As for Sanderson, that’s been quite the news here, since most of the 30 odd writers here writing science fiction and fantasy and he is well known in the community. I first encountered Brandon way back in 2008 listening to his podcast, Writing Excuseswhich is on the craft of fiction writing, and is still going strong, though Brandon doesn’t seem to be nearly as involved these days with it (and who can blame him, with everything else he’s been doing). He’s the real deal—a passionate fan as well as writer of epic fantasy, having produced his first novel in his late teens, in the early 1990s, and keeping at it, book after book, until he finally sold his first novel around 2004 or 5.

    BTW, I keep intending to return to a weekly writing quota, and your latest post plus the Rainforest experience is motivating me to resume after a very long absence. One question, which I may have asked you before—how do you track your words when you are revising a book? Or is the quota only for drafted words?

    Thanks for another terrific post. Have a great Sunday! I’m going to try and get one more short story in now, using Storymatic 🙂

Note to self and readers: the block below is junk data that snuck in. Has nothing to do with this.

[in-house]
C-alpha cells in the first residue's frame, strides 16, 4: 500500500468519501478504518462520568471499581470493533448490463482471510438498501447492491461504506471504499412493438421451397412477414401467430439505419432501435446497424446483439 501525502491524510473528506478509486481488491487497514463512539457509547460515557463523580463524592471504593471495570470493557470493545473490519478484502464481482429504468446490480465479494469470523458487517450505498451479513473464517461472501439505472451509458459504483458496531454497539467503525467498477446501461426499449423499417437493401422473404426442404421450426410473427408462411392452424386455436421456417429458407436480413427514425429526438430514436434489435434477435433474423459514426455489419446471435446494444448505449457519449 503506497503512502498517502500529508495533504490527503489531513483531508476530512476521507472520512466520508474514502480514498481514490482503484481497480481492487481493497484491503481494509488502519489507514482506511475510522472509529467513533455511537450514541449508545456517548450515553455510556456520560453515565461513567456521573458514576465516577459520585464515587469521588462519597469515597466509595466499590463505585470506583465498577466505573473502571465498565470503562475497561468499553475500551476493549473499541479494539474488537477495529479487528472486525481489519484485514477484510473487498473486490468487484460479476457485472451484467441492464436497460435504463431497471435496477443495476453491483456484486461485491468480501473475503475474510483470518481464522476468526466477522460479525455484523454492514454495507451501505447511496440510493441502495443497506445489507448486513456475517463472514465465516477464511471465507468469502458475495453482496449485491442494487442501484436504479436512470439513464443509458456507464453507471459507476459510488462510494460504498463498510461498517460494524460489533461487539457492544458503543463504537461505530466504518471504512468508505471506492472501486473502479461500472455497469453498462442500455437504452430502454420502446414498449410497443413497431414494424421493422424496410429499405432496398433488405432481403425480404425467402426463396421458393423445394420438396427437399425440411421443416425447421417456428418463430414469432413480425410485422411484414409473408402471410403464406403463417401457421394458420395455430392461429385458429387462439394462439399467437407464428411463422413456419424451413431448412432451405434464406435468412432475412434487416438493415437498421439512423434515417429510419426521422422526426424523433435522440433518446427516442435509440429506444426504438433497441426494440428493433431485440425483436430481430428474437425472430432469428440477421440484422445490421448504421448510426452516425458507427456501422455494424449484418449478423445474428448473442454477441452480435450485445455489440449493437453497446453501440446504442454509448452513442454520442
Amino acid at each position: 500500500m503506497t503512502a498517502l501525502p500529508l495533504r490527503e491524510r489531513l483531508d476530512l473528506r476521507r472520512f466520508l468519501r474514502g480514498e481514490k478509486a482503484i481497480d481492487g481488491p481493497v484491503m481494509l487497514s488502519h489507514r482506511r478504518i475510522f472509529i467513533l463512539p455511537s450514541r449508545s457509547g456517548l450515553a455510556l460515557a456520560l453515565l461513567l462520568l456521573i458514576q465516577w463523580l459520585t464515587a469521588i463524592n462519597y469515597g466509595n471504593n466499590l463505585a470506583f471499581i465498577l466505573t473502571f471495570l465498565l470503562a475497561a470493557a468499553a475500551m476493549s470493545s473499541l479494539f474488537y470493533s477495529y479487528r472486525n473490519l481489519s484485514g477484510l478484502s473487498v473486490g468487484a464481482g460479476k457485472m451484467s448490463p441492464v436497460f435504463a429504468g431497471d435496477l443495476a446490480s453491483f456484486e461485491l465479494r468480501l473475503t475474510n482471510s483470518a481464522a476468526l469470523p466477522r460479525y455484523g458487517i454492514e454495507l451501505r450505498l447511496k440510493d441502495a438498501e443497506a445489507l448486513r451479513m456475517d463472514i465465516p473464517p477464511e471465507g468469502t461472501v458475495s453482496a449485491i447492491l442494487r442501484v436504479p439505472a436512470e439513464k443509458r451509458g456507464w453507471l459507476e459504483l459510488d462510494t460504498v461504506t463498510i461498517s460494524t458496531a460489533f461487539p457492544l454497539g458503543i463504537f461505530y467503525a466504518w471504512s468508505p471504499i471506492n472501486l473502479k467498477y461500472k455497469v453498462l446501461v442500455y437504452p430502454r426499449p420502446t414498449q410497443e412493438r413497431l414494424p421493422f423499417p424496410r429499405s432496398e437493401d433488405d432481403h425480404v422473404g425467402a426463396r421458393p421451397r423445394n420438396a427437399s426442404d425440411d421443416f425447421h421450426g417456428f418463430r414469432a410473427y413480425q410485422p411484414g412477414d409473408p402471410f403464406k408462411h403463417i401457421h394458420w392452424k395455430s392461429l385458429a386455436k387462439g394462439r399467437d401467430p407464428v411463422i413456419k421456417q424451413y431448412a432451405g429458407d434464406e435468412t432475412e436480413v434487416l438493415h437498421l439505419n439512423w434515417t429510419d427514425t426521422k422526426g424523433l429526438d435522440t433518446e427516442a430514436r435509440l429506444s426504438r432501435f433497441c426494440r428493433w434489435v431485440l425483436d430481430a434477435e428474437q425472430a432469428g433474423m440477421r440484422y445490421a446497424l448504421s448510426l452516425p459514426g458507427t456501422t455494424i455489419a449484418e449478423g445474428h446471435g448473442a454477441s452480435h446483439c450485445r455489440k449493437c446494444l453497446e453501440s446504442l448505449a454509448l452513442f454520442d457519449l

• Hadn’t heard of the Rainforest Retreat, Dale, but it sounds great. I’ve done my own “retreats” at a beach house up the coast a ways, but that’s been by myself…it would be nice to have other writers around.

      As to word count, I always include “new words” in the count, so when I revise and add, I include those. And I don’t “subtract” words when I cut. Meeting the quota is always a one-way street.

  7. Jim, thanks for addressing balance. When life is too far out of balance, you’re guaranteed to crash–physically, creatively, professionally, personally, and/or psychologically.

    Years ago, I read good advice here at TKZ and in your book, Marketing for Writers Who Hate Marketing: choose one or two SM platforms and focus on them. Don’t spread yourself too thin trying to catch every trend.

    Overall, I’ve hit a pretty good balance between writing fiction, nonfiction, and real life. Marketing is the bastard stepchild that gets ignored but I’m slowly working to improve. Putting up a free short story soon on my website that I hope will build my email list.

    One personal priority has become much more important in the past few years–contact with friends. Lost several last year and another a week ago. When a friend calls/texts/emails, I drop what I’m doing to spend a few minutes with them, even when it cuts into writing time. It slows my production but that’s the priority I’ve chosen.

    • And that’s a good priority, Debbie. Those relationships are crucial to a truly balanced life.

      Marketing as a “bastard stepchild”? How Dickensian of you!